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Reviews of the Book in the Foreign Press


Pakistan : Before and After Osama bin Laden

The great Pakistani duplicity

Saturday, 20 October 2012 ,pioneer
PAKISTAN before and after OSAMA

Author: Imtiaz Gul

Publisher: Roli Books, Rs395

The book tells us how Islamabad finds itself in a big mess

post-Osama bin Laden, says PR Chari

The author, a radio journalist who currently heads a think tank in Islamabad, brings his experience as a mediaperson to write a very readable account of the cul-de-sac in which Pakistan finds itself trapped, and uses the life and times of Osama bin Laden to illustrate his narrative. The author straightaway enumerates the embarrassing questions that arose after his execution: How did Osama live undetected in the Abbottabad cantonment with his large family for years? Who provided him immunity from within the security establishment? What were the calculations of the Pakistan Army and the ISI in undertaking this risky enterprise?

While narrating this story, the author highlights the irony that the CIA got Muslim volunteers from across the world trained by the ISI to evict the Soviet Union from Afghanistan. But, the US is now “pitched against the first and second generation of jihadis that the Pakistani and American security establishments themselves had fostered”. Under their expert guidance, these Muslim volunteers learnt useful skills like “sniper shooting, sabotage, (and) car bombing”, and then became available to Osama bin Laden and Al Qaeda for utilisation elsewhere, including Pakistan. Apparently, there were reservations in the CIA against sowing these dragon seeds, but these were overruled to serve the immediate American interests. And, guess what? These sub rosa activities were sanctioned by the self-righteous Jimmy Carter. Post-bin Laden fidayeen (suicide bombers) associated with Al Qaeda and other jihadi outfits have attacked Pakistan’s General Headquarters (Rawalpindi), its Mehran naval base (Karachi), and several military, paramilitary and police establishments in the country.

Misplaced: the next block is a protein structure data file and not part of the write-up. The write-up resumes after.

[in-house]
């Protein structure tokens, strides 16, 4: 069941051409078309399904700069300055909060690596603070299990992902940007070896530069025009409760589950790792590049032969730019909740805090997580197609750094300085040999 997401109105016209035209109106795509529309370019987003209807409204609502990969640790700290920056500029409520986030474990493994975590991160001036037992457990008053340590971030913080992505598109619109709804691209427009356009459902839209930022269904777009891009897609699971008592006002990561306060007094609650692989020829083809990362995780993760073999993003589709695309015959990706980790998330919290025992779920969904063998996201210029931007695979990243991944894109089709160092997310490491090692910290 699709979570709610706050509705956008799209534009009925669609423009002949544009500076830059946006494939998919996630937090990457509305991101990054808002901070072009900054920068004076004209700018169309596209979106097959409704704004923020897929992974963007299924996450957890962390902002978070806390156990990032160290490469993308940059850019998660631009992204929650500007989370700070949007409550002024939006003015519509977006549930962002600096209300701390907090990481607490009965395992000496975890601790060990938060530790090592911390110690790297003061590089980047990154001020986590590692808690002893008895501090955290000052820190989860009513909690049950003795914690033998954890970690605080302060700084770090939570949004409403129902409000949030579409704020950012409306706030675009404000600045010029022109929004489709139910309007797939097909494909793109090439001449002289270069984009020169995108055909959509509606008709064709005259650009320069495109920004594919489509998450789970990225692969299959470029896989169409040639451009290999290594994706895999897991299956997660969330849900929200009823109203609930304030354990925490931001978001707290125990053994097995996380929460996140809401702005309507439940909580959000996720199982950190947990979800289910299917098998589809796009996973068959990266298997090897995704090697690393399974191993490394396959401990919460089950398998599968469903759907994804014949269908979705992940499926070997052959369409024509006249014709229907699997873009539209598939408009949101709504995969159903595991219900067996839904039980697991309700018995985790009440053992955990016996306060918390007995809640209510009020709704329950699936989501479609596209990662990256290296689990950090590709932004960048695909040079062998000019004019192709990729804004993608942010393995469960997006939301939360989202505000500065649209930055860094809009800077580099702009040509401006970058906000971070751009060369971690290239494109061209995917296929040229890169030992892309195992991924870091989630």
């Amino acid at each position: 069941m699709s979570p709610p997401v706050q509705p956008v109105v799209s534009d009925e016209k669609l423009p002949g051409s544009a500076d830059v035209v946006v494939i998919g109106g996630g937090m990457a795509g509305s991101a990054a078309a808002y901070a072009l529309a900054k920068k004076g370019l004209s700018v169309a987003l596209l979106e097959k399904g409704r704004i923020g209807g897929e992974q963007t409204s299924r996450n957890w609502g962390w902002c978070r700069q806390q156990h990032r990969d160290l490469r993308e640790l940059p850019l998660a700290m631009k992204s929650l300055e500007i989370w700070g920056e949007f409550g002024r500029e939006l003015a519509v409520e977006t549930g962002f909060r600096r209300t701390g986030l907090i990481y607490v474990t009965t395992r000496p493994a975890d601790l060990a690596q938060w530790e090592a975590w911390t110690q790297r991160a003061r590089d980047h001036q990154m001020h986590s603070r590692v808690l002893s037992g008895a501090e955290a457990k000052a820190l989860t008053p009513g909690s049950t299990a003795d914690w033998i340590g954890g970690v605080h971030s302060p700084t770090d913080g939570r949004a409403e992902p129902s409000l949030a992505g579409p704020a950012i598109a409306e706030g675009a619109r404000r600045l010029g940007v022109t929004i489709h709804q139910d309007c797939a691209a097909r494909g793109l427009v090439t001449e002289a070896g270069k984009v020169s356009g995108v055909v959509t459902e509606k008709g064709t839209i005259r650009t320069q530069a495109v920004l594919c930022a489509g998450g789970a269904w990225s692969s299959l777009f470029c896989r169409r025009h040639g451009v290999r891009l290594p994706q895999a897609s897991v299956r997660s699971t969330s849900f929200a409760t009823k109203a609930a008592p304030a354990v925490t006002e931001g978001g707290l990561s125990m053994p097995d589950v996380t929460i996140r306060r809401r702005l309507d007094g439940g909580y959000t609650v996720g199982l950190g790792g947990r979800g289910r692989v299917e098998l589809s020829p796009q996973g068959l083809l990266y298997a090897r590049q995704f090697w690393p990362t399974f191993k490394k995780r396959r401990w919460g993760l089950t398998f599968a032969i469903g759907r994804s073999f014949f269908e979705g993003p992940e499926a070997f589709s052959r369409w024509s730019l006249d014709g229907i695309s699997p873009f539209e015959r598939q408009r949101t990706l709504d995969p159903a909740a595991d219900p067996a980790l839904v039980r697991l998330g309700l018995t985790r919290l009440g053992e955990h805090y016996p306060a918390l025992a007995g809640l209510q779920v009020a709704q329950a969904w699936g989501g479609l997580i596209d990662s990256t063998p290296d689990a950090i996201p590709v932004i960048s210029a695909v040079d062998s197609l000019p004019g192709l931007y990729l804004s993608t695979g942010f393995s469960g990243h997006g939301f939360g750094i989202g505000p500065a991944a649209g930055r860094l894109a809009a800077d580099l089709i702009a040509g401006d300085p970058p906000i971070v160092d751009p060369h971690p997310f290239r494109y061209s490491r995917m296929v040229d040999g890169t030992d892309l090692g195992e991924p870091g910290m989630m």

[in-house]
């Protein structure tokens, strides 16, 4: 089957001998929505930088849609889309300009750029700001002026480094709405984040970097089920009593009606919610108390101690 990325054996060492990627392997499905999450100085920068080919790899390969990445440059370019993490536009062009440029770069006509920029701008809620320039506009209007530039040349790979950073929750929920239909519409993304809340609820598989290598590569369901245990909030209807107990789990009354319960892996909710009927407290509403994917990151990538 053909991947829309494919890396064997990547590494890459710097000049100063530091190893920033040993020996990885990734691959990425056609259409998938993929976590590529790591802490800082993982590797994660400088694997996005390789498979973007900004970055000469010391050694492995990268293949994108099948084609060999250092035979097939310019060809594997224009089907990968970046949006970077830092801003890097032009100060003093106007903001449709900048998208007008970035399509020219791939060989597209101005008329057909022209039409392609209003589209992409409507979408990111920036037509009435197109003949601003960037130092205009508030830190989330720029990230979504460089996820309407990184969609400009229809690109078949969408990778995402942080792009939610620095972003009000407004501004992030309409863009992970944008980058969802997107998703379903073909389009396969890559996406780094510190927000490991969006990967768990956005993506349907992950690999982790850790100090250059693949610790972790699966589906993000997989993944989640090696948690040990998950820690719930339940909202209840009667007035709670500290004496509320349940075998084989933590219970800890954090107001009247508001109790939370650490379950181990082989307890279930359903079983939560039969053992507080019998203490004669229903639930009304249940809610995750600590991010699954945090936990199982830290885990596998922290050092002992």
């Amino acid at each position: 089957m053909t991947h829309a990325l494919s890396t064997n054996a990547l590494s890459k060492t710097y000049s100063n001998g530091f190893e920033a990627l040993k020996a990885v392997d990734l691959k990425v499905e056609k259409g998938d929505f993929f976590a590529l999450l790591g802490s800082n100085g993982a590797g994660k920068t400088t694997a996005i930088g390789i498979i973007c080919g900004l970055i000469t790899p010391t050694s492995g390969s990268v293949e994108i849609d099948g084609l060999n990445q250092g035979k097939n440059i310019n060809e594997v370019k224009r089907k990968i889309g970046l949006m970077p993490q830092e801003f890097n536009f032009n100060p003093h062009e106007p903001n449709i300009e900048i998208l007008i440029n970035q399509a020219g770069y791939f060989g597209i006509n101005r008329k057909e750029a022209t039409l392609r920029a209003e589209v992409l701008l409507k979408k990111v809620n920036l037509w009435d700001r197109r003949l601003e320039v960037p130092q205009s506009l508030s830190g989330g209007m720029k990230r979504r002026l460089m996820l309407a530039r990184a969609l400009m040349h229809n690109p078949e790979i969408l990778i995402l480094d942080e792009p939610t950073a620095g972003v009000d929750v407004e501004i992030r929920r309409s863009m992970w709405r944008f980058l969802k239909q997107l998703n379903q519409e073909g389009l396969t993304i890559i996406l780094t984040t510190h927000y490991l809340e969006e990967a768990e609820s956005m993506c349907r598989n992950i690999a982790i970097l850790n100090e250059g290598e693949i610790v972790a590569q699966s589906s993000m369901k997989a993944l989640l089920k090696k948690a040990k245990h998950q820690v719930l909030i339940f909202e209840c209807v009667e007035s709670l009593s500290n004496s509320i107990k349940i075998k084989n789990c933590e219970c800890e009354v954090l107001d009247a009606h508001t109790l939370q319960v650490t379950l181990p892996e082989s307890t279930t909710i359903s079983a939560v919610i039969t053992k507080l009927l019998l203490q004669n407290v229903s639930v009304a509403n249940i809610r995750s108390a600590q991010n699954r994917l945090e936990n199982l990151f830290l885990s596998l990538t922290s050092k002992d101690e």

Two initial chapters are devoted to describing the SEAL operation that resulted in the targeted killing of Osama and the consequential repercussions in Pakistan. Great confusion prevailed thereafter in the minds of Pakistani citizens. They resented the cavalier manner in which the Americans had flouted Pakistan’s territorial sovereignty, but could not understand how there was no military response and, further, why the civil and military establishment had repeatedly denied any knowledge about Osama’s whereabouts.

A later chapter looks at how Osama shaped the Af-Pak connection by converting the Islamic jihad into a transnational terrorist movement; its links thereafter with anti-social activities was almost inevitable with the efflux of time. There are useful descriptions of several jihadi outfits that are excoriating the Af-Pak region and the wider international system like the Hezbollah, Tablighi Jamait, Lashkar-e-Tayyeba, Tehreek-e-Taliban Pakistan and others, apart from Muslim Brotherhood and Al Qaeda. This chapter has an informative section on suicide terrorism that, among other facts, makes the surprising revelation that the young ‘shahids’ (martyrs) and their families are not motivated by monetary considerations, as is commonly believed in India, but by religious fervour and the promise of ‘Paradise’ in the afterlife.